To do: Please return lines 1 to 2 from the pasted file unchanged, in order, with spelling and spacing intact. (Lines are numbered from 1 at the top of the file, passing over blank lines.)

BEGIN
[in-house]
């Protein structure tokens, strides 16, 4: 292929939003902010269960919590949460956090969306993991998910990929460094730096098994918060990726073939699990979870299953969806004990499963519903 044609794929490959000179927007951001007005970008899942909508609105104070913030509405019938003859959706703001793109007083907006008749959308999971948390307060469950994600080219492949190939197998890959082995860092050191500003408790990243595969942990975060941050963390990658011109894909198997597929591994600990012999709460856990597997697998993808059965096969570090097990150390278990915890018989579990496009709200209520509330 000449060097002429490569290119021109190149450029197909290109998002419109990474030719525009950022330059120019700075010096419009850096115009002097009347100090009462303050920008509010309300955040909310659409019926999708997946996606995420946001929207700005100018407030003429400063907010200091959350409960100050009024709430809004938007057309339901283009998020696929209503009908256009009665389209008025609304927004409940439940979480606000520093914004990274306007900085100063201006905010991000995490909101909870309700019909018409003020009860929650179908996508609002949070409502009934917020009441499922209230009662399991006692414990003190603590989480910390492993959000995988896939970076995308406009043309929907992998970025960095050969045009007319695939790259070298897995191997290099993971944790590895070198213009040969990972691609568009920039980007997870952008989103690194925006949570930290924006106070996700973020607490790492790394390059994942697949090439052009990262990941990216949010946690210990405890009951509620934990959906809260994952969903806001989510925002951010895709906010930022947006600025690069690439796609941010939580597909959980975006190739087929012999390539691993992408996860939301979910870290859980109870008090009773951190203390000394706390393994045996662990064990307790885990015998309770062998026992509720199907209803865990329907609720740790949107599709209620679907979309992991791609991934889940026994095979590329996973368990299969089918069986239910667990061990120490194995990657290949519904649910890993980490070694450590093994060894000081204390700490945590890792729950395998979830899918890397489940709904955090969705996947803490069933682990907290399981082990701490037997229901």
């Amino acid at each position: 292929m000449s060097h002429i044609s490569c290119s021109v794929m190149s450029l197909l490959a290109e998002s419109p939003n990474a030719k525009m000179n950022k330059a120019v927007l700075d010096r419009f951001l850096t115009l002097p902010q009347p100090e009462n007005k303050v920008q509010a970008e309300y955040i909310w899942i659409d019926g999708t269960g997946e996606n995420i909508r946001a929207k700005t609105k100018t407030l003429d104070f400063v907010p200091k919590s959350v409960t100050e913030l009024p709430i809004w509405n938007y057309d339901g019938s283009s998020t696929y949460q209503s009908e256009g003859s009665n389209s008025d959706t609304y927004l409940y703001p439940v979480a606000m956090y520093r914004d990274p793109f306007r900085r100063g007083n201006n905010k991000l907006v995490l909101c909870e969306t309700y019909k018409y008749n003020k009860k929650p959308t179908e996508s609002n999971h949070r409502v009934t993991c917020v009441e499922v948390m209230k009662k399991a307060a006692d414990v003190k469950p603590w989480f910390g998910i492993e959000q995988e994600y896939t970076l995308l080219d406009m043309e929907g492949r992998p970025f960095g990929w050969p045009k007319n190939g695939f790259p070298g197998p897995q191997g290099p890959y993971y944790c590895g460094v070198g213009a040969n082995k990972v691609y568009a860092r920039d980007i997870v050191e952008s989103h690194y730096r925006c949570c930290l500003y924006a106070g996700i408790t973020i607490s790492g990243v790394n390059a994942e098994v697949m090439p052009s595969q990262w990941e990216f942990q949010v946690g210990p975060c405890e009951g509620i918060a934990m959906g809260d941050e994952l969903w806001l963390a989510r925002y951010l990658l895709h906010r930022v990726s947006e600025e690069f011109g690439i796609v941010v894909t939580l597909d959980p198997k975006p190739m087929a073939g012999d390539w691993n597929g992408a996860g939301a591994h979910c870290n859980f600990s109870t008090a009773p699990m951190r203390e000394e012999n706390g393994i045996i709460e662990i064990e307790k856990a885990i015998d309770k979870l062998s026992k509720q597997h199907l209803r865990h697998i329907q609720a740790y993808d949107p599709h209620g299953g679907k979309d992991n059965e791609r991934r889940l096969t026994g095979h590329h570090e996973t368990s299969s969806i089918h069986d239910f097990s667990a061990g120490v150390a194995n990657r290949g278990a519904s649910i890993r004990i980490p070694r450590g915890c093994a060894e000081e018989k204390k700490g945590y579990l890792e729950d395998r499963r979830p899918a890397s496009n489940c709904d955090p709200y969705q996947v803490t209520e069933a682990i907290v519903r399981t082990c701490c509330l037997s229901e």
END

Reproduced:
[in-house]
């Protein structure tokens, strides 16, 4: 292929939003902010269960919590949460956090969306993991998910990929460094730096098994918060990726073939699990979870299953969806004990499963519903 044609794929490959000179927007951001007005970008899942909508609105104070913030509405019938003859959706703001793109007083907006008749959308999971948390307060469950994600080219492949190939197998890959082995860092050191500003408790990243595969942990975060941050963390990658011109894909198997597929591994600990012999709460856990597997697998993808059965096969570090097990150390278990915890018989579990496009709200209520509330 000449060097002429490569290119021109190149450029197909290109998002419109990474030719525009950022330059120019700075010096419009850096115009002097009347100090009462303050920008509010309300955040909310659409019926999708997946996606995420946001929207700005100018407030003429400063907010200091959350409960100050009024709430809004938007057309339901283009998020696929209503009908256009009665389209008025609304927004409940439940979480606000520093914004990274306007900085100063201006905010991000995490909101909870309700019909018409003020009860929650179908996508609002949070409502009934917020009441499922209230009662399991006692414990003190603590989480910390492993959000995988896939970076995308406009043309929907992998970025960095050969045009007319695939790259070298897995191997290099993971944790590895070198213009040969990972691609568009920039980007997870952008989103690194925006949570930290924006106070996700973020607490790492790394390059994942697949090439052009990262990941990216949010946690210990405890009951509620934990959906809260994952969903806001989510925002951010895709906010930022947006600025690069690439796609941010939580597909959980975006190739087929012999390539691993992408996860939301979910870290859980109870008090009773951190203390000394706390393994045996662990064990307790885990015998309770062998026992509720199907209803865990329907609720740790949107599709209620679907979309992991791609991934889940026994095979590329996973368990299969089918069986239910667990061990120490194995990657290949519904649910890993980490070694450590093994060894000081204390700490945590890792729950395998979830899918890397489940709904955090969705996947803490069933682990907290399981082990701490037997229901």